the world has changed again.
Did we assume that musical instrument manufacturing and sales would keep on following the old patterns while everything else was changing?! Let me illustrate what I mean by using personal computers as an example. In the early days of the computer revolution (the 1980s), computers were expensive. My first computer came with tools to open it up. People were expected to fix them or upgrade the parts. And little computer stores to help us do that sprang up even in little towns across America. Not anymore. Computers are now considered throw-away items. The little stores have disappeared. When you buy a computer you hope that it will last for a couple of years, and then you will buy another one. And when that time comes, it will be a better one.
Instruments and other ‘durable goods’ used to be treated more like those early computers. They were expensive. Every home town music store had a repair department. Not anymore. Many of my reconditioning customers tell me that they no longer have good access to an instrument repair shop. Reconditioning a clarinet (except when I do it for you) now normally costs $200-230. But new Chinese-import student-model clarinets cost between $130-250. Welcome to the days of throw-away clarinets.
Being a nostalgic person at heart, I don't welcome this change. I liked the friendly face of the good-old days, with the warm smile of the person behind the counter at the local music store. But certainly the musical instrument business will not be the one hold-out as the whole world changes around us.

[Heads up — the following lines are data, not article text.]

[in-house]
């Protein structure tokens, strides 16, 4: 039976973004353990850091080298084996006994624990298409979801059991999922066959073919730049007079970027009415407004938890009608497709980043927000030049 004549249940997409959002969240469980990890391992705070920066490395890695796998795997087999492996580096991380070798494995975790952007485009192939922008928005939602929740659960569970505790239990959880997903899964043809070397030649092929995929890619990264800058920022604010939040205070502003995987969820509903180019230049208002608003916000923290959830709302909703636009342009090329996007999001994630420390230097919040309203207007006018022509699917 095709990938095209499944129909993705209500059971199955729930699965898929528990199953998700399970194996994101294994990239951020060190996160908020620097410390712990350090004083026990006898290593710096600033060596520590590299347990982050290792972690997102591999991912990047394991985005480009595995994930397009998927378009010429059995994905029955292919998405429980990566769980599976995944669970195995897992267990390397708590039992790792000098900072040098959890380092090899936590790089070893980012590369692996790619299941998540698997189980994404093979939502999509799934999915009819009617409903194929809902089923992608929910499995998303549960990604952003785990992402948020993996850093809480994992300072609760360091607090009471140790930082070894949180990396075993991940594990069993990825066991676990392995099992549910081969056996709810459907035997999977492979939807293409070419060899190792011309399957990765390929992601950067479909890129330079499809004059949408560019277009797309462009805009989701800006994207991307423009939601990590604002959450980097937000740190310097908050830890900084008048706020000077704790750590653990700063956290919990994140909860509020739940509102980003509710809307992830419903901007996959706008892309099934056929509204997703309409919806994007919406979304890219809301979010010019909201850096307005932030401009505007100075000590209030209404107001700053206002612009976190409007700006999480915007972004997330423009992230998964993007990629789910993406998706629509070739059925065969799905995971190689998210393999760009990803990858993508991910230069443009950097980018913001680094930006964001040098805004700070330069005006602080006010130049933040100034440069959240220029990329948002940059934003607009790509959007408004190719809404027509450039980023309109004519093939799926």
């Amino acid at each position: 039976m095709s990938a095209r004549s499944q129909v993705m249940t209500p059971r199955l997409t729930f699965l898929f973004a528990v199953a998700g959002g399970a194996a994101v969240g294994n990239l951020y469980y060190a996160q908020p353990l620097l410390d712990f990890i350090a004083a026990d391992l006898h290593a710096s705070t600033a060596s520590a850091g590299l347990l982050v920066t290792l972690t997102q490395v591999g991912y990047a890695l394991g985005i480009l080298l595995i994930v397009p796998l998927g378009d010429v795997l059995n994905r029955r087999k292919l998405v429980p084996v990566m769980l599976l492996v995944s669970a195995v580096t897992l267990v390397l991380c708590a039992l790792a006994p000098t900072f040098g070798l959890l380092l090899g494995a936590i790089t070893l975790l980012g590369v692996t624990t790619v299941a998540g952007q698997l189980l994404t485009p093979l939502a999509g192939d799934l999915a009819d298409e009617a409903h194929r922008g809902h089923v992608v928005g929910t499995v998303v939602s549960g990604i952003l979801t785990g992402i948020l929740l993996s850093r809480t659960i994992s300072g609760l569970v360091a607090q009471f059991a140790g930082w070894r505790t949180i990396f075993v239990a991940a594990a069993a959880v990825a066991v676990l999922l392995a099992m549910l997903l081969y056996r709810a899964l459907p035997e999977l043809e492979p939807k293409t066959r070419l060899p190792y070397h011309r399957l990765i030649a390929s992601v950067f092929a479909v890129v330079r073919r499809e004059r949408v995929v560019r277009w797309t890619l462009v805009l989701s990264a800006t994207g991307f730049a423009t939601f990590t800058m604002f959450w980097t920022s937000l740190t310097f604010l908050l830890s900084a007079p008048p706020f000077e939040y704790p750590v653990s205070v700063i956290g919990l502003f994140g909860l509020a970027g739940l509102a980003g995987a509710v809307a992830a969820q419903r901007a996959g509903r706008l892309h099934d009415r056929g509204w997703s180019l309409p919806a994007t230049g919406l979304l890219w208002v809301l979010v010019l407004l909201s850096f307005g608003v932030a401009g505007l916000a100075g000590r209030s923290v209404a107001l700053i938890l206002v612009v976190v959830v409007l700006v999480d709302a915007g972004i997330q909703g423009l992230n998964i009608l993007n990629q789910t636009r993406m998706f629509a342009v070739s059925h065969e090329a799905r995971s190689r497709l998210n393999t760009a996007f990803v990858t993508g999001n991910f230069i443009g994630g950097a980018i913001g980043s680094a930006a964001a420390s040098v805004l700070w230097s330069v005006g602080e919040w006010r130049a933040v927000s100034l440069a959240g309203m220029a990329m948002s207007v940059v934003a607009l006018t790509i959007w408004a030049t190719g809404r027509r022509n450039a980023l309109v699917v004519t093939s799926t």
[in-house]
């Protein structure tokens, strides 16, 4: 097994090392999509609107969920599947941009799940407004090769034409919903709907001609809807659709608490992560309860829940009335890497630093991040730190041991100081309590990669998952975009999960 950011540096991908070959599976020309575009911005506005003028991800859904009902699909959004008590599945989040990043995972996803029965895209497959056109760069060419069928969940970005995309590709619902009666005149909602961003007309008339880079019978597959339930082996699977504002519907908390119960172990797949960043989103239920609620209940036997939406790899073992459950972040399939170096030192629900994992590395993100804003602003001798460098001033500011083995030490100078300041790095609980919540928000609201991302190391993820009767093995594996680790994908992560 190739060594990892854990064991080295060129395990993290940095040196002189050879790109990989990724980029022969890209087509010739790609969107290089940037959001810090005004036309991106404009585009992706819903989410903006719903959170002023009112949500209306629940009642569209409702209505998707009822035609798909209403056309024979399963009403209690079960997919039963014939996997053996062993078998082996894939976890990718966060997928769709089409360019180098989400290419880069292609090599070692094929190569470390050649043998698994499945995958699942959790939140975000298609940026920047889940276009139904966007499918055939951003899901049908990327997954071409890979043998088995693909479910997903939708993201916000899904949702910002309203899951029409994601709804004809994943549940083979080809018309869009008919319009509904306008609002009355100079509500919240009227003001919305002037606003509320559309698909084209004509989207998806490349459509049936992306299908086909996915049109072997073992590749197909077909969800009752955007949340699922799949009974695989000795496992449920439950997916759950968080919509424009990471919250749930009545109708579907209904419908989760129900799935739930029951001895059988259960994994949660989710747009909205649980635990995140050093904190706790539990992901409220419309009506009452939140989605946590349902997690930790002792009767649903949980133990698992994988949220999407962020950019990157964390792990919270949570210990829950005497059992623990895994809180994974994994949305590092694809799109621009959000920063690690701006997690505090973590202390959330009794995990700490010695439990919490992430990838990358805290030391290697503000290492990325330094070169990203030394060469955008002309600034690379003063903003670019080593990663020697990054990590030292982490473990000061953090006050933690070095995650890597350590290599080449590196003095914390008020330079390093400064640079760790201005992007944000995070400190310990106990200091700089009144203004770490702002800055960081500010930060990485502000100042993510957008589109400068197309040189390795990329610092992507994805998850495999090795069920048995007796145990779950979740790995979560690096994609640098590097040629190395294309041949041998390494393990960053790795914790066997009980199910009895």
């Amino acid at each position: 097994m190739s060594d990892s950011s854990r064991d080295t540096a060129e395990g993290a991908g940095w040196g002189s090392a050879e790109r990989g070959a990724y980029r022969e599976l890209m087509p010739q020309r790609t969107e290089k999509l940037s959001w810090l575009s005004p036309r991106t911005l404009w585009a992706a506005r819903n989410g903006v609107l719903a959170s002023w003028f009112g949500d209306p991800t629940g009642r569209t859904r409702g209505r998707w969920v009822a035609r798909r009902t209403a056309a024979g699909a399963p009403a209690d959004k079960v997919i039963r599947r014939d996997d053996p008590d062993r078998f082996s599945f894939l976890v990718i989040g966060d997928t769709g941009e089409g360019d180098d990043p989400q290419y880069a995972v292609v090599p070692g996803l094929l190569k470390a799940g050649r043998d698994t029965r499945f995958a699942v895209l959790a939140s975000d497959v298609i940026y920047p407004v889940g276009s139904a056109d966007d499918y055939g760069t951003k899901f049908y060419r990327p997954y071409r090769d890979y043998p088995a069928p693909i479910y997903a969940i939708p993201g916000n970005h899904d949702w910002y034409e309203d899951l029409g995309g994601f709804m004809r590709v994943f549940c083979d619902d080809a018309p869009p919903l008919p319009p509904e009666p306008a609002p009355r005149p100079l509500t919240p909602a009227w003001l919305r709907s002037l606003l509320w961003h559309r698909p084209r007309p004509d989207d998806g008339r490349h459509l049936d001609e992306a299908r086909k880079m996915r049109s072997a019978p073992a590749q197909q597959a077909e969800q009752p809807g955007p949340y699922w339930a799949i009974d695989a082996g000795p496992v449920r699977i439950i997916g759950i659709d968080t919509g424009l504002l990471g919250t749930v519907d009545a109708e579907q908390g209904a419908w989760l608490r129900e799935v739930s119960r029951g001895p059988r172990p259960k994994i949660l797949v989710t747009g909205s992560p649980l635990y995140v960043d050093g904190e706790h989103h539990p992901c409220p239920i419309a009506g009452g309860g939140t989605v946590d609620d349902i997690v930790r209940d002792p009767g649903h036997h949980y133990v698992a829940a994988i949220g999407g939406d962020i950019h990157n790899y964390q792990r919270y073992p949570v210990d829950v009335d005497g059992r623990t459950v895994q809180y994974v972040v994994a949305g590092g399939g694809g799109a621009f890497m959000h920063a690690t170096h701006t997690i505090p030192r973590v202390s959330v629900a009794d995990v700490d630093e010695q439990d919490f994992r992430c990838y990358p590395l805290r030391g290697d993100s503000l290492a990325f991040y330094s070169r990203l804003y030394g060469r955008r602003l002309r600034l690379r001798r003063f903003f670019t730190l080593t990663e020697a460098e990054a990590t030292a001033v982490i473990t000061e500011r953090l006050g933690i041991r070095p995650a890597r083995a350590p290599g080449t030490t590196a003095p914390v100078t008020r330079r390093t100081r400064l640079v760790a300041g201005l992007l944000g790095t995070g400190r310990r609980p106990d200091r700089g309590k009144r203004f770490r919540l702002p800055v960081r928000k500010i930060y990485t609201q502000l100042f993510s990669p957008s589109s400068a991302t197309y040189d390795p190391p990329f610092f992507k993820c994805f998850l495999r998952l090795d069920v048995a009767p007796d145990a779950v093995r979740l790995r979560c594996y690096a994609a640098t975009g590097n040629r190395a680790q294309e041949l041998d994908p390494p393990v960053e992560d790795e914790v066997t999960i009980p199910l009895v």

Let's compare a parent's options when shopping for their child's first clarinet:
Intonation is crucial. If you have good tone but play out of tune, no one will want to listen to you!
People like wood instruments. It's traditional, and we don't like to change. But consider these two things:
1. Modern ABS plastic sounds better than the older brittle plastic clarinets.
2. A plastic instrument will sound wooden if you put a wooden or hard rubber barrel on it.
This new state of affairs changes many of my recommendations about vintage clarinets in these ClarinetPages! Many times I rated vintage clarinets with 2-3 serious intonation problems as ‘intermediate intonation’. But now I would say that instruments that have a low C-Bb-A that are way sharp, plus problems in the throat tones, and/or a sharp upper register should just be turned into lamps. Yes, a smart player can make adjustments, but only if one has time to pull out or push in before important exposed passages. And frankly, most students are not ‘smart’ enough to play such instruments in tune. Please understand: I love fixing up vintage clarinets, and it is so neat to recondition them up when they hold sentimental value for someone. They often have lovely wood. But if they don't play in tune up to modern standards, they are not really going to be useful in our modern world— where now a throw-away-priced clarinet (depending on the model and if you get lucky) can have professional intonation.
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